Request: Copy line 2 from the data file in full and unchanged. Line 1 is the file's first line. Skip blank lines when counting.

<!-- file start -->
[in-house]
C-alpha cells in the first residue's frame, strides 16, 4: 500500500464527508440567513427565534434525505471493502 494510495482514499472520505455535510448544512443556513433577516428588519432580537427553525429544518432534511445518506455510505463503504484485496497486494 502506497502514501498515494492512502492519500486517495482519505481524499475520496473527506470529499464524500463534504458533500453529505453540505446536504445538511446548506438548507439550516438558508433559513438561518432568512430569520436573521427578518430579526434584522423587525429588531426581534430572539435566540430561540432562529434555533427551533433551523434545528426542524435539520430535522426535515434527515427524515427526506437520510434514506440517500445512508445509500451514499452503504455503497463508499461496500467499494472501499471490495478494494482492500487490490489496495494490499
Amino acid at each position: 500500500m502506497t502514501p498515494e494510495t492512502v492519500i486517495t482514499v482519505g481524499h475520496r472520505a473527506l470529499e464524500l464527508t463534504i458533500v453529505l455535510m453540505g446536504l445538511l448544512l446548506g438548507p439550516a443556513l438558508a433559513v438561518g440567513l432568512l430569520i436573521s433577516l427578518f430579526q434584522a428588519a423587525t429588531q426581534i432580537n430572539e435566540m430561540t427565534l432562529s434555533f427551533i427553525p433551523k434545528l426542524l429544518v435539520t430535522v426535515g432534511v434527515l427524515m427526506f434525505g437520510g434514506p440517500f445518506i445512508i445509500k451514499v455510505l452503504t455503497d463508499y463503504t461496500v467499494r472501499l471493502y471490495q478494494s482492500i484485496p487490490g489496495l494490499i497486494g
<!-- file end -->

C-alpha cells in the first residue's frame, strides 16, 4: 500500500464527508440567513427565534434525505471493502 494510495482514499472520505455535510448544512443556513433577516428588519432580537427553525429544518432534511445518506455510505463503504484485496497486494 502506497502514501498515494492512502492519500486517495482519505481524499475520496473527506470529499464524500463534504458533500453529505453540505446536504445538511446548506438548507439550516438558508433559513438561518432568512430569520436573521427578518430579526434584522423587525429588531426581534430572539435566540430561540432562529434555533427551533433551523434545528426542524435539520430535522426535515434527515427524515427526506437520510434514506440517500445512508445509500451514499452503504455503497463508499461496500467499494472501499471490495478494494482492500487490490489496495494490499